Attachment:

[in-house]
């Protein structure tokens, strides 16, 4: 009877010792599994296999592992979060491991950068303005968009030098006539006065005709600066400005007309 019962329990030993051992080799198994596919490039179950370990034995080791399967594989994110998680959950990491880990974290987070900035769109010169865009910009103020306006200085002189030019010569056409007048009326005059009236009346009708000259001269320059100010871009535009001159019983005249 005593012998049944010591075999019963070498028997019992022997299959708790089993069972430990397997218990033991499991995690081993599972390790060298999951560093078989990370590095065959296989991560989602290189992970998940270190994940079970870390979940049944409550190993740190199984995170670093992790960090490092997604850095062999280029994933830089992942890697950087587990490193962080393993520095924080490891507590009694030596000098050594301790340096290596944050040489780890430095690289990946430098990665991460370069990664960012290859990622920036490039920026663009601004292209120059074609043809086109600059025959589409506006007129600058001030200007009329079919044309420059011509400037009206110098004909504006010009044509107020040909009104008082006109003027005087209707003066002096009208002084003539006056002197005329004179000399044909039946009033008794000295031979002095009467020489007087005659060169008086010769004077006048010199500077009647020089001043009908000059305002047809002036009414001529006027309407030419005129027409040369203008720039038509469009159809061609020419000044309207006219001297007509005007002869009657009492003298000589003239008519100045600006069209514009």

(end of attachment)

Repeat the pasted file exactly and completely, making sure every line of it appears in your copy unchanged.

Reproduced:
[in-house]
């Protein structure tokens, strides 16, 4: 009877010792599994296999592992979060491991950068303005968009030098006539006065005709600066400005007309 019962329990030993051992080799198994596919490039179950370990034995080791399967594989994110998680959950990491880990974290987070900035769109010169865009910009103020306006200085002189030019010569056409007048009326005059009236009346009708000259001269320059100010871009535009001159019983005249 005593012998049944010591075999019963070498028997019992022997299959708790089993069972430990397997218990033991499991995690081993599972390790060298999951560093078989990370590095065959296989991560989602290189992970998940270190994940079970870390979940049944409550190993740190199984995170670093992790960090490092997604850095062999280029994933830089992942890697950087587990490193962080393993520095924080490891507590009694030596000098050594301790340096290596944050040489780890430095690289990946430098990665991460370069990664960012290859990622920036490039920026663009601004292209120059074609043809086109600059025959589409506006007129600058001030200007009329079919044309420059011509400037009206110098004909504006010009044509107020040909009104008082006109003027005087209707003066002096009208002084003539006056002197005329004179000399044909039946009033008794000295031979002095009467020489007087005659060169008086010769004077006048010199500077009647020089001043009908000059305002047809002036009414001529006027309407030419005129027409040369203008720039038509469009159809061609020419000044309207006219001297007509005007002869009657009492003298000589003239008519100045600006069209514009």